US20050178703A1 (en) * 1998-06-12 2005-08-18 Newman Michael R. Apparatus for the enhancement of water quality in a subterranean pressurized water distribution system
US6358408B1 (en) 1998-06-12 2002-03-19 Michael R. Newman Apparatus for the enhancement of water quality in a subterranean pressurized water distribution system
US6635172B2 (en) 1998-06-12 2003-10-21 Michael R. Newman Apparatus for the enhancement of water quality in a subterranean pressurized water distribution system
US20040079689A1 (en) * 1998-06-12 2004-04-29 Newman Michael R. Apparatus for the enhancement of water quality in a subterranean pressurized water distribution system
US6035704A (en) * 1998-06-12 2000-03-14 Newman; Michael R. Apparatus for the enhancement of water quality in a subterranean pressurized water distribution system
US6880566B2 (en) 1998-06-12 2005-04-19 Michael R. Newman Apparatus for the enhancement of water quality in a subterranean pressurized water distribution system
US20040211731A1 (en) * 2003-03-25 2004-10-28 Ferguson Richard H. Method for monitoring and controlling chlorine levels in an aqueous medium
US6998057B2 (en) 2003-03-25 2006-02-14 Ppg Industries Ohio, Inc. Method for monitoring and controlling chlorine levels in an aqueous medium
US20040238028A1 (en) * 2003-05-30 2004-12-02 Taylor Thomas M. Vacuum pressure breaker and freeze protection for a water flushing system
US7093608B2 (en) 2003-05-30 2006-08-22 Taylor Thomas M Vacuum pressure breaker and freeze protection for a water flushing system
US20080017589A1 (en) * 2003-05-31 2008-01-24 Taylor Thomas M Water flushing system providing treated discharge
US20040238458A1 (en) * 2003-05-31 2004-12-02 Taylor Thomas M. Water flushing system providing treated discharge
US7276159B2 (en) 2003-05-31 2007-10-02 Taylor Thomas M Water flushing system providing treated discharge
US7497228B2 (en) 2003-05-31 2009-03-03 Taylor Thomas M Freeze and backflow protection for a subterranean water flushing system
US20040238037A1 (en) * 2003-05-31 2004-12-02 Taylor Thomas M. Freeze and backflow protection for a subterranean water flushing system
US7434781B2 (en) 2003-05-31 2008-10-14 Taylor Thomas M Remotely actuated quick connect/disconnect coupling
US7178739B2 (en) 2004-06-09 2007-02-20 Taylor Thomas M Automatic stagnant water flushing system
US7240854B2 (en) 2004-06-09 2007-07-10 Taylor Thomas M Eyewash with automatic stagnant water flushing system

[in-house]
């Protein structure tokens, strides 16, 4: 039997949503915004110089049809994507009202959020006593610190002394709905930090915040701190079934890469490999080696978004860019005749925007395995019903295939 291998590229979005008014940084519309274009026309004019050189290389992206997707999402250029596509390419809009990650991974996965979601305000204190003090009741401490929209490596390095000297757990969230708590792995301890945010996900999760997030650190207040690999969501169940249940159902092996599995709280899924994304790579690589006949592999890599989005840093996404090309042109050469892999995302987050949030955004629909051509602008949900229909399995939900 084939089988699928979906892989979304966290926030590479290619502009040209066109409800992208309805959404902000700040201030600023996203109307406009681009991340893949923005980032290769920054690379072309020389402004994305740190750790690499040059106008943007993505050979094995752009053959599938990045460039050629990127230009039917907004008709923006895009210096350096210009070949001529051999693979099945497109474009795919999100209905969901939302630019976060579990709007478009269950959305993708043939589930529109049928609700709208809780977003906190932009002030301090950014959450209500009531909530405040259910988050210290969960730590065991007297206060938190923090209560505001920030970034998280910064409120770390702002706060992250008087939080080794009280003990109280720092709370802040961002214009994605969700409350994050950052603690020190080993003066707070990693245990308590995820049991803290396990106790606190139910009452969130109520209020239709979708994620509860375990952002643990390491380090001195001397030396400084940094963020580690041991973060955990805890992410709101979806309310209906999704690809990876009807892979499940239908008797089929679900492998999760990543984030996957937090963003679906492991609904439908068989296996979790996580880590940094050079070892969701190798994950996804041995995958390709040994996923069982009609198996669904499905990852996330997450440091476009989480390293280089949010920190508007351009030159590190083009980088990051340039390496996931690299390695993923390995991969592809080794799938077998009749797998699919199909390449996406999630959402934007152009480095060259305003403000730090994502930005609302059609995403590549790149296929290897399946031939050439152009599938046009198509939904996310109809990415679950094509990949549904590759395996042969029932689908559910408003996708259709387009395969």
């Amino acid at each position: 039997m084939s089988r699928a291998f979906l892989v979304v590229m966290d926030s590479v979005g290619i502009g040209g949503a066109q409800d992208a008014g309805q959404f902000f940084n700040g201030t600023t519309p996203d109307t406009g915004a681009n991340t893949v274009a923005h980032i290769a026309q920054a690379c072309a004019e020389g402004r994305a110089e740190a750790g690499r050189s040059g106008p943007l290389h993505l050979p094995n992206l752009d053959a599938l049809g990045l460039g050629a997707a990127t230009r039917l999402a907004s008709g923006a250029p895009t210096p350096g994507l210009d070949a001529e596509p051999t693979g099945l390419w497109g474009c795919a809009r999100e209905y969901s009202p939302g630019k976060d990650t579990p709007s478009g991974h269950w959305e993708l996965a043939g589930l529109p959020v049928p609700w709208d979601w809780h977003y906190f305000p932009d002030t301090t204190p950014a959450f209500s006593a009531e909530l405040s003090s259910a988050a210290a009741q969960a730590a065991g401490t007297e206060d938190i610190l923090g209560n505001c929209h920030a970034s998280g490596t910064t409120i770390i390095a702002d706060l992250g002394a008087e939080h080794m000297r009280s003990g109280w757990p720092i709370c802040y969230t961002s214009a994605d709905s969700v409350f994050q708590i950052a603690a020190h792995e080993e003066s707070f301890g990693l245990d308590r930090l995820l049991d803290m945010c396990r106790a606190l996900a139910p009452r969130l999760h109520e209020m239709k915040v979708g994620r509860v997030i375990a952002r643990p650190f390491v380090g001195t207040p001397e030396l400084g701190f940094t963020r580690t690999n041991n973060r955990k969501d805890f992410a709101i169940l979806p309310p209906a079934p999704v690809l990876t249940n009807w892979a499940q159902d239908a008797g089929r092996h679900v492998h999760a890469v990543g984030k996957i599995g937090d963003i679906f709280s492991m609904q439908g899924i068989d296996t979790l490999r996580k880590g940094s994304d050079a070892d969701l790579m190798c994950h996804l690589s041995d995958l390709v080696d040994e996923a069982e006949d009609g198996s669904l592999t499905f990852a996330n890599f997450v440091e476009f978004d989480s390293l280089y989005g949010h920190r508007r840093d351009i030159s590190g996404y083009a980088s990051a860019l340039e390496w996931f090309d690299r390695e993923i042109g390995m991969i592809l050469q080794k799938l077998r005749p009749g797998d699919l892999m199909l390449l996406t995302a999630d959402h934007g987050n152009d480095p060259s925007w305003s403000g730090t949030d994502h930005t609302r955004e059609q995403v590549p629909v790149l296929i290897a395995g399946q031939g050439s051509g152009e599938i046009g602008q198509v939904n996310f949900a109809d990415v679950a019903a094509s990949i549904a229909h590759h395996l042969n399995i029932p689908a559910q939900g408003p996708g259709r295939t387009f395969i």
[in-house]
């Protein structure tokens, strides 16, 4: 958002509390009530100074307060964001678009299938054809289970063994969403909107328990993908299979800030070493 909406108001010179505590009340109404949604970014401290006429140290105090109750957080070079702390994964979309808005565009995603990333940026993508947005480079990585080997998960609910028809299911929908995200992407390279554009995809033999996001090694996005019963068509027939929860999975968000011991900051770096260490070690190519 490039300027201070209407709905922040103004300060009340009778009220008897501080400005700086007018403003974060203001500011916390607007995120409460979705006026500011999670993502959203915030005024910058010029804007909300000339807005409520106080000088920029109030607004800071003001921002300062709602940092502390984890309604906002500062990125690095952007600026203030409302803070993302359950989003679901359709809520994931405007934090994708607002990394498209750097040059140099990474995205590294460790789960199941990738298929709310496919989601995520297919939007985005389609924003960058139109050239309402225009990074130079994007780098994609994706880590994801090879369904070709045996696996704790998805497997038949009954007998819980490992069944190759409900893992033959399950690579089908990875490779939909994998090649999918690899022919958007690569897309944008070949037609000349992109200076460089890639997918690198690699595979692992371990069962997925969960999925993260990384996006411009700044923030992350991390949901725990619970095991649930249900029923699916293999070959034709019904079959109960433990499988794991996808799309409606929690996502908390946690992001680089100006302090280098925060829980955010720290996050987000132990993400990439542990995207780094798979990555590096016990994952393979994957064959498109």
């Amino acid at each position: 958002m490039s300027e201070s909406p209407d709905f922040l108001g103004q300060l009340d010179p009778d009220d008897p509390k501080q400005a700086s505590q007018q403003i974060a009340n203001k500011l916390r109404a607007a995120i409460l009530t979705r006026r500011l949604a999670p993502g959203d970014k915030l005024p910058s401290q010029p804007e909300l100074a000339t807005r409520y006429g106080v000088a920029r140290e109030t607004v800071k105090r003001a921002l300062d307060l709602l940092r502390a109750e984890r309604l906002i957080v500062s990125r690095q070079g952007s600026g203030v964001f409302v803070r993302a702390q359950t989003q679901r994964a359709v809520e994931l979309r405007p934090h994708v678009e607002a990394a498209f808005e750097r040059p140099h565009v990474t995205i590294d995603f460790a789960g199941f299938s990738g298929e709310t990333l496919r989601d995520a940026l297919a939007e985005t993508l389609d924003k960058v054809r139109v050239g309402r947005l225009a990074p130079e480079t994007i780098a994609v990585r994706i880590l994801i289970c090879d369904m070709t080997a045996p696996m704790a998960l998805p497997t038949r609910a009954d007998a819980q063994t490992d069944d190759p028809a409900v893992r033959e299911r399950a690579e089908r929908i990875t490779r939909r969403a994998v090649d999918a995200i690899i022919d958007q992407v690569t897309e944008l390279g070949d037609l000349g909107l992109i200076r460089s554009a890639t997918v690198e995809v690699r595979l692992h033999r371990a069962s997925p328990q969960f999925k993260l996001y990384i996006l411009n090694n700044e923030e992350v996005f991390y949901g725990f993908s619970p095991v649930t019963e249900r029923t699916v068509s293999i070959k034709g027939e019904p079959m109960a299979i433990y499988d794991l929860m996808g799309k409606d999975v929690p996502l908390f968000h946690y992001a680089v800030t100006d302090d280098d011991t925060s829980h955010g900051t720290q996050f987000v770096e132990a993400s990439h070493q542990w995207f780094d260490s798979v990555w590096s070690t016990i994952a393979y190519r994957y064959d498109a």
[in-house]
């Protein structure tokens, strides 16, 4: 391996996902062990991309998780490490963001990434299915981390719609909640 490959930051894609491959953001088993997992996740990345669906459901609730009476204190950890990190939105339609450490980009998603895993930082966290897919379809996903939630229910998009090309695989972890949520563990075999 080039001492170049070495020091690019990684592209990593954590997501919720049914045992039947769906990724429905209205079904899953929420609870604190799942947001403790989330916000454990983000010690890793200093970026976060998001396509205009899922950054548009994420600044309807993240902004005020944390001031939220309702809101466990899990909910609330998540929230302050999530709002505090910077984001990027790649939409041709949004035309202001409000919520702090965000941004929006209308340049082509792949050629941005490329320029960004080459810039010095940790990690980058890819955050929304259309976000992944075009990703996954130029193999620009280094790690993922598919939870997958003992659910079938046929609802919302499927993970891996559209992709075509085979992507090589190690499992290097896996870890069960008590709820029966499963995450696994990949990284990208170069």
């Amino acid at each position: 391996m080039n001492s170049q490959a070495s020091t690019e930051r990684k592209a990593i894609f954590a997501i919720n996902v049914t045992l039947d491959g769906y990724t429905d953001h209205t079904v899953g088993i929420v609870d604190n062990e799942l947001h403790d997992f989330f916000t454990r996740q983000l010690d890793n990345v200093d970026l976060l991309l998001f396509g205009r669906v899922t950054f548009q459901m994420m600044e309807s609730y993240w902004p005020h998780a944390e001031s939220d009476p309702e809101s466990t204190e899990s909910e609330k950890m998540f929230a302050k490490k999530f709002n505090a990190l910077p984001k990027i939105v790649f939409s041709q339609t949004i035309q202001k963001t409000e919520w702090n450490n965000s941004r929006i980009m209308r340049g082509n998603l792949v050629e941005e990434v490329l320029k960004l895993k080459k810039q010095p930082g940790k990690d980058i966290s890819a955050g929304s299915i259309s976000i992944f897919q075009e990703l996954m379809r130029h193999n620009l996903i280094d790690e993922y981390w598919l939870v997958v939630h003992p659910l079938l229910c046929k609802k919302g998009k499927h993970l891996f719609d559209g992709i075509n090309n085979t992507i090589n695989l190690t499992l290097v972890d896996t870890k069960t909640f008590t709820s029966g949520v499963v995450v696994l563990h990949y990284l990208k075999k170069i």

US20050279846A1 (en) * 2004-06-09 2005-12-22 Taylor Thomas M Drinking fountain with automatic stagnant water flushing system
US7240853B2 (en) 2004-06-09 2007-07-10 Taylor Thomas M Emergency shower with automatic stagnant water flushing system
US20050274812A1 (en) * 2004-06-09 2005-12-15 Taylor Thomas M Automatic stagnant water flushing system
US20050273925A1 (en) * 2004-06-09 2005-12-15 Taylor Thomas M Eyewash with automatic stagnant water flushing system
US20050273924A1 (en) * 2004-06-09 2005-12-15 Taylor Thomas M Emergency shower with automatic stagnant water flushing system
US7240852B2 (en) 2004-06-09 2007-07-10 Taylor Thomas M Drinking fountain with automatic stagnant water flushing system
US20100108566A1 (en) * 2008-11-03 2010-05-06 Scattergood Glenn L Method of reducing corrosion and corrosion byproduct deposition in a crude unit
US9611431B2 (en) 2008-11-03 2017-04-04 Nalco Company Method of reducing corrosion and corrosion byproduct deposition in a crude unit
US9969947B2 (en) * 2008-11-03 2018-05-15 Ecolab Usa Inc. Method of reducing corrosion and corrosion byproduct deposition in a crude unit
US9458388B2 (en) 2008-11-03 2016-10-04 Nalco Company Development and implementation of analyzer based on control system and algorithm
US9150793B2 (en) * 2008-11-03 2015-10-06 Nalco Company Method of reducing corrosion and corrosion byproduct deposition in a crude unit
WO2012027008A3 (en) * 2010-08-26 2012-04-19 Baker Hughes Incorporated On-line monitoring and prediction corrosion in overhead systems
CN103221821A (en) * 2010-11-22 2013-07-24 纳尔科公司 Apparatus for on-line continuous chlorine analysis in turbid water and process streams
WO2012071357A2 (en) * 2010-11-22 2012-05-31 Nalco Company Apparatus for on-line continuous chlorine analysis in turbid water and process streams